Not all CIs have an association with other records.

Comparing attributes of associated configuration items

When an authorized CI, the "as planned" version of the CI, is associated with an actual CI, the "as built" (or discovered) version of the CI, the values of their attributes should match. Any mismatches need to be investigated for cause and corrected. The Configuration Items application provides a comparison feature where such mismatches are highlighted. When any currently displayed authorized CI is associated (linked) with an actual CI, you can view an attribute comparison of the two CIs in the Specifications table, where any discrepancies in their attribute values are highlighted.

From the Specifications table on CI Details tab, you can view any attribute discrepancies that exist between the currently displayed, authorized CI and its associated actual CI (if one exists). If a CI is at present linked to an existing actual CI, the Specifications table adds a Discovered Variance column (for the actual CI) next to the Authorized Value column (for the authorized CI). These columns present a side-by-side, authorized-vs.-discovered comparison of the values for the complete set of authorized attributes.

Here is how the attribute comparison works:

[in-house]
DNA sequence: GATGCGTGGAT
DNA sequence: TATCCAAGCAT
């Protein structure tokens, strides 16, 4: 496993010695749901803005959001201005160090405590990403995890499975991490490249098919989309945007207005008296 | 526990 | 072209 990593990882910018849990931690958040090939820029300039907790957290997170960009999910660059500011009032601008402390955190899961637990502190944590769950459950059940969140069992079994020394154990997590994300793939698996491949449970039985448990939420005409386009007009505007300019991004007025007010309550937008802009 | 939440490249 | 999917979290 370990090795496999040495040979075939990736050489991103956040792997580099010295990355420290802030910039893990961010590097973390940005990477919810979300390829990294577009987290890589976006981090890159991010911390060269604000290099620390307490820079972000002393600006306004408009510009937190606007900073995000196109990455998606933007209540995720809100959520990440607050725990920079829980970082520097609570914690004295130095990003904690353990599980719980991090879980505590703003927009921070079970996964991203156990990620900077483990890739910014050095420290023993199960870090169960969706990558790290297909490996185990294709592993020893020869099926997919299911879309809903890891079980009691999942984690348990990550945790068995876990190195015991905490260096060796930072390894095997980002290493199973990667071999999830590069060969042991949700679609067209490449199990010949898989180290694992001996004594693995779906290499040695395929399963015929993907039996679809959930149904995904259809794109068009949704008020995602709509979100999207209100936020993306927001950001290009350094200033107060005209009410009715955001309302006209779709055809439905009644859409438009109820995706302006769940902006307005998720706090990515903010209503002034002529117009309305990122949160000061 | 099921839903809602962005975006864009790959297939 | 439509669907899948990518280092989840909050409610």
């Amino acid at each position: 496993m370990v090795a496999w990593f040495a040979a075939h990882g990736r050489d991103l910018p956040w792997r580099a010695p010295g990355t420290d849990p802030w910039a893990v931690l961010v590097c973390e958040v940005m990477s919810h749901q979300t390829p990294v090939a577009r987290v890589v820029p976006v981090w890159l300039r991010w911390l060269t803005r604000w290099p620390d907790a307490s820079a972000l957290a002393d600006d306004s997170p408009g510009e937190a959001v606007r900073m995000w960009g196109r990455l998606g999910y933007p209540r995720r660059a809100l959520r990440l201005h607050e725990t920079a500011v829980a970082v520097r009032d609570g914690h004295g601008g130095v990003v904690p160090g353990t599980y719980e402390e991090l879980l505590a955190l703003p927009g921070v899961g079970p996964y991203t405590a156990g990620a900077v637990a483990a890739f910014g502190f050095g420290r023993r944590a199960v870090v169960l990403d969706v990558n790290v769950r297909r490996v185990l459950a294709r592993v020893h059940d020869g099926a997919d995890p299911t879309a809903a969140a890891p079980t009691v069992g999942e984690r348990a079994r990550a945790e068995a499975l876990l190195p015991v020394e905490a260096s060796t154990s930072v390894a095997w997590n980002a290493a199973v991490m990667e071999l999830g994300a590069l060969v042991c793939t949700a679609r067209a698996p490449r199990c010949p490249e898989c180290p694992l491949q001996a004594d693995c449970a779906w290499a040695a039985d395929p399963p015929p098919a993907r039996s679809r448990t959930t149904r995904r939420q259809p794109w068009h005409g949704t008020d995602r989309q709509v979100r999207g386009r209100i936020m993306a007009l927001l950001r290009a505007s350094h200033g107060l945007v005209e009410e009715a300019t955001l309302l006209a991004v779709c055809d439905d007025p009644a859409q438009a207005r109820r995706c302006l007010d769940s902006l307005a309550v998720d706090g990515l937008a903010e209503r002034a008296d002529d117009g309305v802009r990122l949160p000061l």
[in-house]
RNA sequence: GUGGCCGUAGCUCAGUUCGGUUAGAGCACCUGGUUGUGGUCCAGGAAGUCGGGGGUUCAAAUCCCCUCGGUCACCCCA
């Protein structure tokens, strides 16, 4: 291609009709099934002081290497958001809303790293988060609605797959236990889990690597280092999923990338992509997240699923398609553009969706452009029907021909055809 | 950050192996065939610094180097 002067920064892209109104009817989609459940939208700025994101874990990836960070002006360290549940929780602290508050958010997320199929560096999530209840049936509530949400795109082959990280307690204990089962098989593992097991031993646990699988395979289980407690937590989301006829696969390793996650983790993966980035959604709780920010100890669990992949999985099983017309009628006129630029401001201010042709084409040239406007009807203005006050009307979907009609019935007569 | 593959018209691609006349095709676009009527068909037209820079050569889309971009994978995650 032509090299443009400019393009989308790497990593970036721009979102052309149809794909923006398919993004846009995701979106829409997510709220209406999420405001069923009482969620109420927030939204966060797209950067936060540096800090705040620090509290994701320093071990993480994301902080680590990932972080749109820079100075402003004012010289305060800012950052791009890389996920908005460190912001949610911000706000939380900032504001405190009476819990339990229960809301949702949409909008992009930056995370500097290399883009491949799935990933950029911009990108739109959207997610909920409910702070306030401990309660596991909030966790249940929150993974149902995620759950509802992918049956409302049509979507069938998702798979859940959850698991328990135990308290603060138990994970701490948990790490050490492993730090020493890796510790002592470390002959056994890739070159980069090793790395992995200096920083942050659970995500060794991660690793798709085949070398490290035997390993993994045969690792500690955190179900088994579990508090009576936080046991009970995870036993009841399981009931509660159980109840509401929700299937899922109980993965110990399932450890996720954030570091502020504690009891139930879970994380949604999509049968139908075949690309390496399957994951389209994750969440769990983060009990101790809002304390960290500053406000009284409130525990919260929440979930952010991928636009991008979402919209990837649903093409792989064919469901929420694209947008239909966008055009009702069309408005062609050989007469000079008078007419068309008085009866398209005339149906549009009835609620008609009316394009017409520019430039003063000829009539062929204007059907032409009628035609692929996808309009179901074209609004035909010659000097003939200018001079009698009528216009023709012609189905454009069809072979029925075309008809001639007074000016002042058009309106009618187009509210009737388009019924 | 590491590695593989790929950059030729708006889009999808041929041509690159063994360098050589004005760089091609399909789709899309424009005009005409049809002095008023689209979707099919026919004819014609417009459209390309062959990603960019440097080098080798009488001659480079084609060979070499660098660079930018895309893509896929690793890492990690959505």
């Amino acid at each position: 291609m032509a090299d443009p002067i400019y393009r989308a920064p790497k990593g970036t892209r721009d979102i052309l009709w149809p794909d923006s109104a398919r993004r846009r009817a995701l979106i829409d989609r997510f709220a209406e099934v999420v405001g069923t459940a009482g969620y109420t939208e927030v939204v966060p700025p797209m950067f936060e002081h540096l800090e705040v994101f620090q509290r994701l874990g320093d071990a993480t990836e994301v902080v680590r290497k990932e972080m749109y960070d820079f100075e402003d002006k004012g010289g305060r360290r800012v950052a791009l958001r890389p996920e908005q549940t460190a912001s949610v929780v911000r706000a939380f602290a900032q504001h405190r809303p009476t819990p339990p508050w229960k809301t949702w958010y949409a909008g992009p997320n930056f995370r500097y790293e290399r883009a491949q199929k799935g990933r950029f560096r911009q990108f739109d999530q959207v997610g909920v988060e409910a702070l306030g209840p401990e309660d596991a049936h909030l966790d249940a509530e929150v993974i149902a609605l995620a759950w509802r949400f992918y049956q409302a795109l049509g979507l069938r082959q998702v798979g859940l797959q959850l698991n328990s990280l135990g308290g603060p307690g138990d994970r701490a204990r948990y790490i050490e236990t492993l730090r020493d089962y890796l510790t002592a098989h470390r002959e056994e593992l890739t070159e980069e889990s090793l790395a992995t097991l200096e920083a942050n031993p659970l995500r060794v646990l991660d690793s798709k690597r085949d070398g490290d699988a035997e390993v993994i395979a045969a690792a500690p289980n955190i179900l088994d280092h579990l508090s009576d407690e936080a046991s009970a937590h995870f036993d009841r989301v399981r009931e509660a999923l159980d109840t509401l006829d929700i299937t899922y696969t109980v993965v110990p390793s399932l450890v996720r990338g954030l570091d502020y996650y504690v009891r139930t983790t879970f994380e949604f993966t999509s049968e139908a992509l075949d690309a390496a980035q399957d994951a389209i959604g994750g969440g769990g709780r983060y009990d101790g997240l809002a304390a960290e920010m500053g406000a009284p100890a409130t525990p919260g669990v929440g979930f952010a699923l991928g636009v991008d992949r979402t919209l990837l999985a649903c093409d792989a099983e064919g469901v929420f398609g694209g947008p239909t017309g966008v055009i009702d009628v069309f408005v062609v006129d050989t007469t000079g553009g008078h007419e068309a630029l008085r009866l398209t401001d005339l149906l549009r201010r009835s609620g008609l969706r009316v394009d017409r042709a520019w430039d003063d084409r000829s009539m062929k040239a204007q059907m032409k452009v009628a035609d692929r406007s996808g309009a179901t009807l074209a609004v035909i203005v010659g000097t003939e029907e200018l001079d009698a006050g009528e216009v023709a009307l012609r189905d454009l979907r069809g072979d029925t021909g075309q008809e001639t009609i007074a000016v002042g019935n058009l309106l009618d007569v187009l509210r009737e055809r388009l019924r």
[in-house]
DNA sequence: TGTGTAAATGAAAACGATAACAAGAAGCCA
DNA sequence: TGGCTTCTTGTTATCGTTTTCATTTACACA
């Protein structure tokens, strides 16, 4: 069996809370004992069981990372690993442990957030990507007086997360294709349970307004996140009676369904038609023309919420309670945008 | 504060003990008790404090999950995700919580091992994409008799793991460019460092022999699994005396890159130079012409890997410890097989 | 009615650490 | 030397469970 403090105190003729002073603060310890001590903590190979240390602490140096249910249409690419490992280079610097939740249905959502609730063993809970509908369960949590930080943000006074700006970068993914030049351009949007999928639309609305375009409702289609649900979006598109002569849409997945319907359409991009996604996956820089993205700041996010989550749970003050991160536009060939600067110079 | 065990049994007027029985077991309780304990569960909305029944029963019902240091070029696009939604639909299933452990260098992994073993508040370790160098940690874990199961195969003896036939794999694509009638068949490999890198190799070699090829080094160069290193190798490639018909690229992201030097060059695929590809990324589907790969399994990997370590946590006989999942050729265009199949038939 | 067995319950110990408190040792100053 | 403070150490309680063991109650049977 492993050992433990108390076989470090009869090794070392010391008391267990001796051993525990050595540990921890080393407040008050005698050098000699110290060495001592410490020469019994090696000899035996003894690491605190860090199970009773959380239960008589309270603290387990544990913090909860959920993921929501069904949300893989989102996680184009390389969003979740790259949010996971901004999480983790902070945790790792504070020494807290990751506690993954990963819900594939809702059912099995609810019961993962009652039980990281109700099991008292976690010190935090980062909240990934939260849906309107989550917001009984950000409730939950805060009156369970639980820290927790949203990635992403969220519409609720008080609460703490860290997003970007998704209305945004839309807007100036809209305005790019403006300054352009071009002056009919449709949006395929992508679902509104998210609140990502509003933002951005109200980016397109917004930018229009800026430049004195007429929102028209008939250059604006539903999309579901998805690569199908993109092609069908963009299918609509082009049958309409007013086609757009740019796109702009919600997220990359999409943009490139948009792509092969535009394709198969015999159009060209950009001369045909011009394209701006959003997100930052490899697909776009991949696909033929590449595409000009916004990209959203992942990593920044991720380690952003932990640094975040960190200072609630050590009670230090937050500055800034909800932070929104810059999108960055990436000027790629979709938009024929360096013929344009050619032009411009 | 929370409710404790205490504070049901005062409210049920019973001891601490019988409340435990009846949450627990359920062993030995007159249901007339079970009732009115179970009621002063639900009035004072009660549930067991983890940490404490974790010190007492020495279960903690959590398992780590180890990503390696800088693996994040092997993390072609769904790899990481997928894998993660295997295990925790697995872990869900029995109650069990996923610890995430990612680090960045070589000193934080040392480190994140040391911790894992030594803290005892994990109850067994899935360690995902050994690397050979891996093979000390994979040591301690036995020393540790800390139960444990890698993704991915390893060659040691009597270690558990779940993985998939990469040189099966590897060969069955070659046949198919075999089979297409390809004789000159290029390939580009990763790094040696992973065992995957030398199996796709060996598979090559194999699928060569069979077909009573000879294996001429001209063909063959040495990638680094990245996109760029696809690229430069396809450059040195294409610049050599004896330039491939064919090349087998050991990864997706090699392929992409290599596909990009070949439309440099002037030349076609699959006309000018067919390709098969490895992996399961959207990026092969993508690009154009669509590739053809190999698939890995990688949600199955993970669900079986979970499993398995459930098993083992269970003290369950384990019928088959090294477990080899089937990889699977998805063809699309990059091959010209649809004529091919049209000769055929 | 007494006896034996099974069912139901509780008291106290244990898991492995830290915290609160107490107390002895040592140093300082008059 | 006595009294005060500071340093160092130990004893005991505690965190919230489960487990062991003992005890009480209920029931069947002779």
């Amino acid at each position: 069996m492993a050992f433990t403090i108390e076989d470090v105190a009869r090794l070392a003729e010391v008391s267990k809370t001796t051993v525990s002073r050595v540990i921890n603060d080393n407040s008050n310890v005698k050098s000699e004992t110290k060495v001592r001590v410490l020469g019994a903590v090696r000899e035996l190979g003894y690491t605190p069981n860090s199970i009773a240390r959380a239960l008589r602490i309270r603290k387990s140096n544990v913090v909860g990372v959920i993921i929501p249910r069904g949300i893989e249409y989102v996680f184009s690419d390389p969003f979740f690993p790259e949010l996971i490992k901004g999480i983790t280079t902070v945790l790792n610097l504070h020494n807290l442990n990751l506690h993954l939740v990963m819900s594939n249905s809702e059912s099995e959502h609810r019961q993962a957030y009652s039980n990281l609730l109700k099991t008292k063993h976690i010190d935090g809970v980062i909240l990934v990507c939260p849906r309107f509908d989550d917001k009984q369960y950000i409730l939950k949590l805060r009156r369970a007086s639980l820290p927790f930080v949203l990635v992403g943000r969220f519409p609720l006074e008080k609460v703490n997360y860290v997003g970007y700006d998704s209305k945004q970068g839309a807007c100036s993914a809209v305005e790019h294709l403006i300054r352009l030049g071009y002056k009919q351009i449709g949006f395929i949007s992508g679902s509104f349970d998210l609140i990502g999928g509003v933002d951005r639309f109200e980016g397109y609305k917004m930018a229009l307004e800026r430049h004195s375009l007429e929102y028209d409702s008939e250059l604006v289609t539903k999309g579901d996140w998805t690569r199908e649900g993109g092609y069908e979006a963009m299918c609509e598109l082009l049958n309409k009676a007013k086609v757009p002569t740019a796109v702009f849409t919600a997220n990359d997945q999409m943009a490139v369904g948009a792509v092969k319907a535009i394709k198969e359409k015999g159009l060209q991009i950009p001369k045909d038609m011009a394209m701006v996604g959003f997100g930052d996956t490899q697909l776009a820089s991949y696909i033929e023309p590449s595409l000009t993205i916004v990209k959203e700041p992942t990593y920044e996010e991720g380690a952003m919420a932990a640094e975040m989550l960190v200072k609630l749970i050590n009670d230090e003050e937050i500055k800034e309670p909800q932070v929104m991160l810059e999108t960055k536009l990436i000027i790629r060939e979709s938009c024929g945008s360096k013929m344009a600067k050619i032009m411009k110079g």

• If the attribute values of the two CIs match one another, the matched value is displayed in the Authorized Value column only.
  • If the values do not match, the two mismatches are displayed and highlighted in each column.
  • If a mismatched discovered value is a value of null or "empty," the text No Discovered Value is displayed in the Discovered Variance column and the data in both columns are highlighted.
Note: If an authorized CI attribute has no corresponding attribute at all in the actual CI, nothing is displayed in the Discovered Variance column and nothing is highlighted. Here the attribute is treated as an extra attribute in the authorized CI, not a variance. That is, sometimes an attribute is intentionally added to an authorized CI, but not to the actual CI, so it cannot be discovered and imported as an attribute of the actual CI.

Maintaining consistency between the actual and authorized versions of your CIs is part of controlling your IT environment. It ensures that your Content Management System accurately reflects your physical and logical infrastructure. The attribute comparison in the Specifications table provides you with quick visibility of attribute mismatches, so that you can take steps to correct them. This comparison can bring to your attention possible incongruities or unauthorized changes to a CI, or even validate that an approved change request to reconcile identified mismatches between attribute values was completed as expected.

Viewing maps of CIs

The Map - Side by Side and Map - Below tabs are displayed beside the List tab. You can use these tabs to display the location of one or more CI records on a geographic map. In addition, after you open a CI record, you can use the Related CIs map tab to draw a map that shows the current CI and its related CIs.

See Using maps for more information about mapping CIs.